Peace and love to you all.
Not every memory here is going to be this long, extensive historical record of our time with my dad. Sometimes, like today, there are just little fun memories that come up and stick around.
This was a few summers ago here in Fargo and Dad, Adam, and I were running errands. Getting gas, picking up groceries, that sort of thing. Well, it just so happened that Dad needed to wash his car, so we went to the nearest car wash and started the process.
Now, there are two things to note here. First, as I said, it was summer. And a hot one at that. I know that typically, and for good reason, North Dakota is seen as an icy scape of endless snow and cold. This is not an unfair description in winter. However, during the summer, we can absolutely crest the 90–100-degree mark in temperature, so we get some nice time to boil like lobsters before getting tossed back in the freezer. This particular day was one of those hot, sticky, 'stay inside with a cool lemonade' kind of days. We were, to put it mildly, all already a bit annoyed at the heat.
The other thing to note is that while some carwashes, especially more modern ones, have the ability to just put your car in neutral and let it keep running as you go through, this particular station was more old-school. This meant that the car had to be completely shut off and placed in park. As a result, the ride through the carwash felt less like a quick diversion from the day and more like we had been sealed in a sarcophagus and buried in Ancient Egypt.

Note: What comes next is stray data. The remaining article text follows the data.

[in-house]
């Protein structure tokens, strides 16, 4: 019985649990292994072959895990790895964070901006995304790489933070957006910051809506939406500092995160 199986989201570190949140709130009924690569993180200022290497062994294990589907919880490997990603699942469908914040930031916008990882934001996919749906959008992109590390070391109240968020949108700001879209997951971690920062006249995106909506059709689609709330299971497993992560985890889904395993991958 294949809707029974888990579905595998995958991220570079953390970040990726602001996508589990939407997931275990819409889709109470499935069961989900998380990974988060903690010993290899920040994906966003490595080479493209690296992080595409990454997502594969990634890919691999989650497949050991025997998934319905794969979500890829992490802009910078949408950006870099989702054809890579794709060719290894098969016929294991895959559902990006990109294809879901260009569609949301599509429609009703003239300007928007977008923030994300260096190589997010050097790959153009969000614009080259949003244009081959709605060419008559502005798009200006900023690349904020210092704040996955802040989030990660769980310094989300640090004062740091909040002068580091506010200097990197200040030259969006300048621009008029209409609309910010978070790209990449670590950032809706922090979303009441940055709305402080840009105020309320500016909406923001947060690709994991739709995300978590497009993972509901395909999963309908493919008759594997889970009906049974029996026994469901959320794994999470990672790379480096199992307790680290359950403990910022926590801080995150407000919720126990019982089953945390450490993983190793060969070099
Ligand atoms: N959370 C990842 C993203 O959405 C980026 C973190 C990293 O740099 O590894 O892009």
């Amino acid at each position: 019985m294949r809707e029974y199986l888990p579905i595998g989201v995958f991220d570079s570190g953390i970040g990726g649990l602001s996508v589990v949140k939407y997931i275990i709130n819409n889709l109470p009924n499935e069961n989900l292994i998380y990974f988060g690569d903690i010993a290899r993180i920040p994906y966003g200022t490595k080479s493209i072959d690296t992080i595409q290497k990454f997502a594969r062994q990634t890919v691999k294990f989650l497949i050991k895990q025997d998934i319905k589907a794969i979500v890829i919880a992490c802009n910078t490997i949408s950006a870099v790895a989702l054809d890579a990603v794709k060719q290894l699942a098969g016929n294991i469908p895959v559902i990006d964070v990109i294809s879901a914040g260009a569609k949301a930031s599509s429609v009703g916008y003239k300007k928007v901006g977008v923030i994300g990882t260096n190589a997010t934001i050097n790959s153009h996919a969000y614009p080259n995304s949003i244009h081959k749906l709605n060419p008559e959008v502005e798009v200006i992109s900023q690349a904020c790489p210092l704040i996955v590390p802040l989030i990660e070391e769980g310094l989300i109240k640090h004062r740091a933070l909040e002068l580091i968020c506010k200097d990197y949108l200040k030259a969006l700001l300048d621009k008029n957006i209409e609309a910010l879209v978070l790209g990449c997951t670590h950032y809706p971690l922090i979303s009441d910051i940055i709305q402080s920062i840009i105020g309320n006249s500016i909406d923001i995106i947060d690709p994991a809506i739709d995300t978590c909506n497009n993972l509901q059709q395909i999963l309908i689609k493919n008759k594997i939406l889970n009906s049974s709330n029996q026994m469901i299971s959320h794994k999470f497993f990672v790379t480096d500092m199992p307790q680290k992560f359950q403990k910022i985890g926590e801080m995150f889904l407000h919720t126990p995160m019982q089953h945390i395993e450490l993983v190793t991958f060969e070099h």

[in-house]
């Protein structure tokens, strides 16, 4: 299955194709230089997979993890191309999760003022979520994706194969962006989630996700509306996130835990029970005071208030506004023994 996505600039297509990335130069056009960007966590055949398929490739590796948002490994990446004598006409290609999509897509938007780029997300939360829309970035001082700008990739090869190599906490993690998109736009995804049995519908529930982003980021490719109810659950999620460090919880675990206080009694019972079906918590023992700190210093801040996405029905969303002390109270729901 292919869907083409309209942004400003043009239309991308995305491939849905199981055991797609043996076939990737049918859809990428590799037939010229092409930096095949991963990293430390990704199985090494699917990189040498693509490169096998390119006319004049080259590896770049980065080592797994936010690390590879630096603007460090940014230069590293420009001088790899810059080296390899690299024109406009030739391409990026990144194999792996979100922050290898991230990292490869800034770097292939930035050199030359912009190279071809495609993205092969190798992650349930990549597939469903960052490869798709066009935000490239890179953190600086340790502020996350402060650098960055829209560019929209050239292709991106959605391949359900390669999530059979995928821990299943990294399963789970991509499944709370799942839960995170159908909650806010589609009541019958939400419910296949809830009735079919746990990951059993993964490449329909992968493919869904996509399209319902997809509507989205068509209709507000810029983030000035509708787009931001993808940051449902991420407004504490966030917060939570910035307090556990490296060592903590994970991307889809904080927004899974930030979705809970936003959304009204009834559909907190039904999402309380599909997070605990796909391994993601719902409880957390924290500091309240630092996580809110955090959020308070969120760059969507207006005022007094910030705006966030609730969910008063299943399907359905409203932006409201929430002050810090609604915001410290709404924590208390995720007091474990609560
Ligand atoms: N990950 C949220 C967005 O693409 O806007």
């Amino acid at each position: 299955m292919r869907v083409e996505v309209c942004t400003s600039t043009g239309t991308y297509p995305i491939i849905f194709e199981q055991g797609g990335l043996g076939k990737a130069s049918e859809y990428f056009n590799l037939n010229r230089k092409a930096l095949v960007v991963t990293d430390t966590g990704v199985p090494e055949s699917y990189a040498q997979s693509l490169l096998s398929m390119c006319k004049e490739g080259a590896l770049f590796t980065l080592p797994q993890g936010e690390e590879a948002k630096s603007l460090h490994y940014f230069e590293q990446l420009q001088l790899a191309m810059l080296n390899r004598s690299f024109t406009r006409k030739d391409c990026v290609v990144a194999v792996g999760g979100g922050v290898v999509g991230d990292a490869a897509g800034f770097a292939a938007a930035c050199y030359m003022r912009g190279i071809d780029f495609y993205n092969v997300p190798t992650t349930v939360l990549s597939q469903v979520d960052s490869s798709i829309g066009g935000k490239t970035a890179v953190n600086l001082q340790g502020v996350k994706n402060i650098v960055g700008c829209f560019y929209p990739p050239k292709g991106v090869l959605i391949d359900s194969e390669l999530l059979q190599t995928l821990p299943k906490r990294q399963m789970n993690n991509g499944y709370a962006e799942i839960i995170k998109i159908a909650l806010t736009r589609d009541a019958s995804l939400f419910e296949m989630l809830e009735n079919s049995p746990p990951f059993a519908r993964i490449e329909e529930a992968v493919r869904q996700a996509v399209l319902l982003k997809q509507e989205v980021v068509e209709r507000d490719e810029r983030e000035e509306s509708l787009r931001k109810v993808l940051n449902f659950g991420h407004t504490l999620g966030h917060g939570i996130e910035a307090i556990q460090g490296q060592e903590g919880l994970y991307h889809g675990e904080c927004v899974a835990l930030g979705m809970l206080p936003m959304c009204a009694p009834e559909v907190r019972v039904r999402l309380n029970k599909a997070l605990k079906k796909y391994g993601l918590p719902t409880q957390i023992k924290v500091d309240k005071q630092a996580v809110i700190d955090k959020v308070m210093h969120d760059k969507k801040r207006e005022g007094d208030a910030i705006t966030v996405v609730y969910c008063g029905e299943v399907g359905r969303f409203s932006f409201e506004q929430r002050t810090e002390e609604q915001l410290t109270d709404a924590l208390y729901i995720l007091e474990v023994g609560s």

Dad and I, sitting in the front seats, groused and complained, but we heard no word from Adam. Just when we had settled, though, a small, tired voice came from the back seat.
"Too hot. Gonna die."
It took a moment for things to register and then Dad started to giggle. Not burst into uproarious laughter - giggle. This swept through the car until all three of us were in fits of laughing as we approached the exit of the carwash. Once Dad turned the car back on, we were met with a wave of blessedly cool air and the strange, almost-surreal moment was gone.
What can we take away from this? Simple: that there is the potential for joy and laughter and moments of happiness, even in dark or uncomfortable times. There have been tears and sad moments over the past month and those will come again, but there have been times of laughter and love and connection and those are what I choose to hold onto in the darker nights. We can find happiness with each other and through God.
I'll leave you with another verse today, this time about joy in times of pain.
Count it all joy, my brothers, when you meet trials of various kinds, for you know that the testing of your faith produces steadfastness. And let steadfastness have its full effect, that you may be perfect and complete, lacking in nothing.
After 43 years of ministry, Randy Cross lived his "fourth life" and shared about retirement, living boldly and intentionally in our world. To be sure, there was some North Dakota thrown in.